Irrigation timing can affect everything from weed control to yield and fiber quality, according to an on-farm study by Tom Barber, Extension cotton specialist for Arkansas, Phil Tacker, former irrigation specialist at the University of Arkansas and Paul Francis, agriculture professor at the University of Arkansas at Monticello.

The study, funded by Cotton Incorporated, looked at three initiation timings, two weeks prior to bloom, a week prior to bloom and at bloom. Several termination timings were also included — 300 heat units after cutout, 450 heat units after cutout and 600 heat units after cutout.

The study is based on research that once cotton starts squaring, demand for water begins to increase, climbing as the plant reaches bloom and peak boll fill.

Barber noted that irrigation research in the Mid-South is more difficult because rainfall can be so scattered, even in a single field. “We did have weather stations on the fields, but it was impossible to record every inch of rainfall that falls on a farm.”

The research was conducted on a 160-acre field belonging to producer Steve Stevens, in Tillar, Ark., and included both silt loam and silty clay loam soils. The variety planted on all the plots was ST 5458B2RF. Rainfall was variable during the course of the research.

The irrigation method was furrow, and researchers used the PHAUCET (Pipe Hole and Universal Crown Evaluation Tool) which helps farmers improve timeliness on fields with different row lengths. “It’s a great tool for saving water and preventing runoff,” Barber said.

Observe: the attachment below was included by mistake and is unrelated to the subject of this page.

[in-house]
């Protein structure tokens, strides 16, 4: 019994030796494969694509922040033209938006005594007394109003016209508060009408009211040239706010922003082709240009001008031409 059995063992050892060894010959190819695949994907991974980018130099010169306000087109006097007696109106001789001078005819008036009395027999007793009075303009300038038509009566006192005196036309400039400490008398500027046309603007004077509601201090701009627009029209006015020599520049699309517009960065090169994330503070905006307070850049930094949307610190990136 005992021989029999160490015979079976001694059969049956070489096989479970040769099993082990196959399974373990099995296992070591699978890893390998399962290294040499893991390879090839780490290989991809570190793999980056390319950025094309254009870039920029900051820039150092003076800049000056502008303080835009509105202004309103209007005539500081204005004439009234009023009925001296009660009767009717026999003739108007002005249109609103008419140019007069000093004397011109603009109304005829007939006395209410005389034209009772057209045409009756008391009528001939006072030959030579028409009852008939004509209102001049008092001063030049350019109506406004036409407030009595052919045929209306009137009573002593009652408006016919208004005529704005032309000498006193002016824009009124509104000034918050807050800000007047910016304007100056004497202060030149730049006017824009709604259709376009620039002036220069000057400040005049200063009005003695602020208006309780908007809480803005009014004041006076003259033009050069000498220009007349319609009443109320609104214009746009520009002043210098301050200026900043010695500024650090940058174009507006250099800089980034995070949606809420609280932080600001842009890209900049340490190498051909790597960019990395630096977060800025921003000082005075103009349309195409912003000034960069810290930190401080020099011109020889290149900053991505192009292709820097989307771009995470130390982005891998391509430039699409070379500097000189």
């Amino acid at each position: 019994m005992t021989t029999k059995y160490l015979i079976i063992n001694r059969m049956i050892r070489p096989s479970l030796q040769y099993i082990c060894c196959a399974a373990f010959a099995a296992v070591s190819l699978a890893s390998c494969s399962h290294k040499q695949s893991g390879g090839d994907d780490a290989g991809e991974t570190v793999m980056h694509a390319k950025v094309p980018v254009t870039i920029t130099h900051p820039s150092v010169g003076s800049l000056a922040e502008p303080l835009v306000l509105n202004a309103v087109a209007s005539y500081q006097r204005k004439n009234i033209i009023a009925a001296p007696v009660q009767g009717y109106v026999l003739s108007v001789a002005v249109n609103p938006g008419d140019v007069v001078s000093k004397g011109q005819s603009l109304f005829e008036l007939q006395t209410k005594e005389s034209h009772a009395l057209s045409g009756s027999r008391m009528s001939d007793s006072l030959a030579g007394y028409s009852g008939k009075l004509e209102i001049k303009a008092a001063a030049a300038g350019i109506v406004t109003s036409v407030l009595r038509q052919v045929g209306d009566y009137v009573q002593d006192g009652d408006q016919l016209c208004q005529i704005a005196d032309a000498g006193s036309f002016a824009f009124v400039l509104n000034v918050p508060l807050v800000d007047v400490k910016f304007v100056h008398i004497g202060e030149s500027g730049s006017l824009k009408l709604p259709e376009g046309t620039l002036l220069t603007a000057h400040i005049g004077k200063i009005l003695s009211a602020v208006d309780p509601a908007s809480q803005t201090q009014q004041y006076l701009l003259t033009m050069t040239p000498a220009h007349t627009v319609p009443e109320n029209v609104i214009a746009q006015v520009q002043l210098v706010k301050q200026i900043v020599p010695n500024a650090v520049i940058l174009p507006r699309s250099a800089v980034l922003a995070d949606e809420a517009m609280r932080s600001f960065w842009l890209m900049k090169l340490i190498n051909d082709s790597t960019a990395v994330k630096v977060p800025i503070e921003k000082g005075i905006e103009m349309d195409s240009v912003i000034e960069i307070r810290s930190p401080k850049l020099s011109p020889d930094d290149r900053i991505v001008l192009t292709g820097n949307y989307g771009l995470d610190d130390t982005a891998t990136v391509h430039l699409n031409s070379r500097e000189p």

Watermark soil moisture sensors were also used in the three year study which concluded in 2010.

The research indicated that much more plant structure was built by bloom with an early, (two weeks prior to bloom) initiation of irrigation versus late initiation. In terms of plant structure at bloom, there was no difference between plots where irrigation was initiated a week prior to bloom and two weeks prior to bloom. However, by the end of the year, the earliest initiated irrigation was ranker than the later timings.

An early initiation did hasten canopy closure, noted Barber. “This is important for us because we’re not only watering the crop, we are fighting resistant pigweed. If we don’t get that canopy closed early, and the sunlight hits the furrow, we’re not in a good position to control them.”

Barber noted that the crop did not canopy in any of the treatments in which irrigation was delayed to bloom or later.